Afghan Refugee Girl in Pakistan

Afghan refugee girl in Pakistan
Afghan refugee girl in Pakistan (click to enlarge photography)

An Afghan refugee girl living in Pakistan

In 2007 I entered Pakistan during Musharraf’s emergency rule. A tumultuous time. Not just for me though. As I soon discovered a refugee camp next to the Afghanistan border.

Facts about Afghan refugees in Pakistan:

  • By 1988, after the Soviet invasion of Afghanistan in 1979, and the civil war that followed over 3.3 million Afghan refugees were housed in Pakistan
  • After the United States of America declared war on the Taliban more refugees flooded into Pakistan bringing the number of refugees to 5 million
  • Pakistan is listed as a “developing nation” with a population of 150 million
  • Others countries Afghan refugees fled to include Iran and Russia
  • Iran estimates that every refugee costs Iran $674 a year, and that the international community shares only $6 of this burden
  • The UNHCR has repeatedly voiced its concerns over the current state of many refugee camps, the rights of Afghan refugees, and their repatriation
  • Pakistan is currently witness to the largest repatriation movement in modern history

The story behind this photograph

I had just visited the Khyber Pass one day before it was permanently closed due to dangerous kidnappings and killings. I had accomplished a personal goal on my overland journey. It also led me to several depleted and abandoned Afghan refugee camps.

Several camps were no more than fields of strewn garbage and crumbling walls. Everything from doors, to roofs to flooring had been taken as the camps were closed.

One camp I found was still operational. It was a mud city where I met some of the most friendly people on my journey. Men & children smiled widely as I walked through their torn lives photographing what at the time were personal keepsakes.

I came across a group of girls working. Gathering clothes and chickens in the late afternoon.

This particular girl had dark hair tinted auburn and she simply stared at me. While some of her friends laughed as they worked, she did not.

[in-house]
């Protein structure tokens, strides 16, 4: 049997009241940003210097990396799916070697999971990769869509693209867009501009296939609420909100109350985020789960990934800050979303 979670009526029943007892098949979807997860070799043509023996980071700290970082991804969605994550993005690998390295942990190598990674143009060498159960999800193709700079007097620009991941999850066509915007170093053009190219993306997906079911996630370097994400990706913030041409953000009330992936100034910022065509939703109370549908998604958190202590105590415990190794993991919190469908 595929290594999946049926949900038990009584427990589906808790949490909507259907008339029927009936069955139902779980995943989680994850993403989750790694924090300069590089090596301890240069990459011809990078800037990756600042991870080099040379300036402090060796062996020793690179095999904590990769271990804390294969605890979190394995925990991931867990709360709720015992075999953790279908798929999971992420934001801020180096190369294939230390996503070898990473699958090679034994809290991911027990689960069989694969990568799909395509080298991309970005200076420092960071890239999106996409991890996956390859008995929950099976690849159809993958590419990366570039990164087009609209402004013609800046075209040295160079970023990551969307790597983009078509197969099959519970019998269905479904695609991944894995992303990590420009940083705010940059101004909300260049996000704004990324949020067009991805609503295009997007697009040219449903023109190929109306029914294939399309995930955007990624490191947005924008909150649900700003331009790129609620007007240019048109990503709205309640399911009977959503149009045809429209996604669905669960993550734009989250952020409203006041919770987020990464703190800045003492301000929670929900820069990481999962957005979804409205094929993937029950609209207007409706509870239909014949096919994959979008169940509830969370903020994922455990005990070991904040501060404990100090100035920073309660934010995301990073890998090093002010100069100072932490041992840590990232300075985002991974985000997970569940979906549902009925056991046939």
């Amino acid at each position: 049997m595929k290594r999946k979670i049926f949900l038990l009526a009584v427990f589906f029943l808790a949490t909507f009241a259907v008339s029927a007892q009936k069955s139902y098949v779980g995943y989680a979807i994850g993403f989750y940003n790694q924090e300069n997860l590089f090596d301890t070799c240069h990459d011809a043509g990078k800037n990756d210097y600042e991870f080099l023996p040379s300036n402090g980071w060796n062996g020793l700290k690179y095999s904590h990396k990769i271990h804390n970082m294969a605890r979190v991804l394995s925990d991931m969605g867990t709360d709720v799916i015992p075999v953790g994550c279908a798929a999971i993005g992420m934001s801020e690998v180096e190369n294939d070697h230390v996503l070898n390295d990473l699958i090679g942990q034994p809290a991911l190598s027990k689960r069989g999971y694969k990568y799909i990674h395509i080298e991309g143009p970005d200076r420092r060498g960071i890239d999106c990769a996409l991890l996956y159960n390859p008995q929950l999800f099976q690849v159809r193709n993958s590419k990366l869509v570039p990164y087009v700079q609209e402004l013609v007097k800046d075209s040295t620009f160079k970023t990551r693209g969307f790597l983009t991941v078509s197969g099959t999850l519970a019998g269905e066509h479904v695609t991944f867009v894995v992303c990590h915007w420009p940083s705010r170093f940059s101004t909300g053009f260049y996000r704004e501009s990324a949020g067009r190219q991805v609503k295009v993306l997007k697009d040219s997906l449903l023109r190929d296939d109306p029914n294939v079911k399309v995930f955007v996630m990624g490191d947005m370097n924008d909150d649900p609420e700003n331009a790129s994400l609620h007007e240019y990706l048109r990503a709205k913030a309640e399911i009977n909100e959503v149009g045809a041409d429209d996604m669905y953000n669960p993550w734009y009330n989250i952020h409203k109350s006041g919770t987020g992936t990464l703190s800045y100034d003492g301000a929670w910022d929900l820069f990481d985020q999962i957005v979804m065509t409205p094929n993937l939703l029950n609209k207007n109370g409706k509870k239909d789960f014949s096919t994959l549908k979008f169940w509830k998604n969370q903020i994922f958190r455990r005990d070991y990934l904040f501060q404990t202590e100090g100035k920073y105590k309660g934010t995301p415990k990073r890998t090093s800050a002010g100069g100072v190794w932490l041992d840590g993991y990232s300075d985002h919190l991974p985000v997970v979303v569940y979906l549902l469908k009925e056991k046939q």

This photograph is by no means perfect. It is badly cropped. It’s even slightly blurred due to the low light at the time. But, it’s an image I will not forget.

I even had a hard time raising my camera up, my hands were shaking. We were just staring at each other. I wondered if two scarred past childhoods were sensing each other.

This photograph was of a child with a painful past. A past declared by others doing. And now she’s living a life no child should.

She will grow up without having a regular childhood. Missing the years that would have given the world one of humankind’s most precious traits. The innocent smile of a child.

Discover more great travel photographs

Afghan Refugee Girl in Pakistan
Afghan Refugee Girl in Pakistan

This is an additional photograph feature from my world travel photography gallery, documenting the story behind the picture 

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10 Replies to “Afghan Refugee Girl in Pakistan”

  1. You said it, she looks a lot older behind those eyes than most children her age.

  2. You just wonder what the future held for this young girl? Where is she now, what are her circumstances? Sometimes a perfect shot is just to perfect, if you know what i mean.

    Imagine going back to the region in 20 years, and trying to find this girl. As National Geographic did with that famous portrait, shot many years ago.

    1. She was very much the silent, all watching, and look after the other kids type of girl. I imagine she will get married as per her parents wishes to support her family. Much like McCurry’s return, I imagine it would be a let down.

      As I am sure you know from your own travels, there are certain looks, or looks from certain people that live with you. Why quite this is, I am not sure. Perhaps there is a brief connection at that moment in time. Trying to return there, never seems to happen.

  3. It’s a beautiful photograph and so emotional. Thanks for providing some background on the girl and the Afghan refugees.

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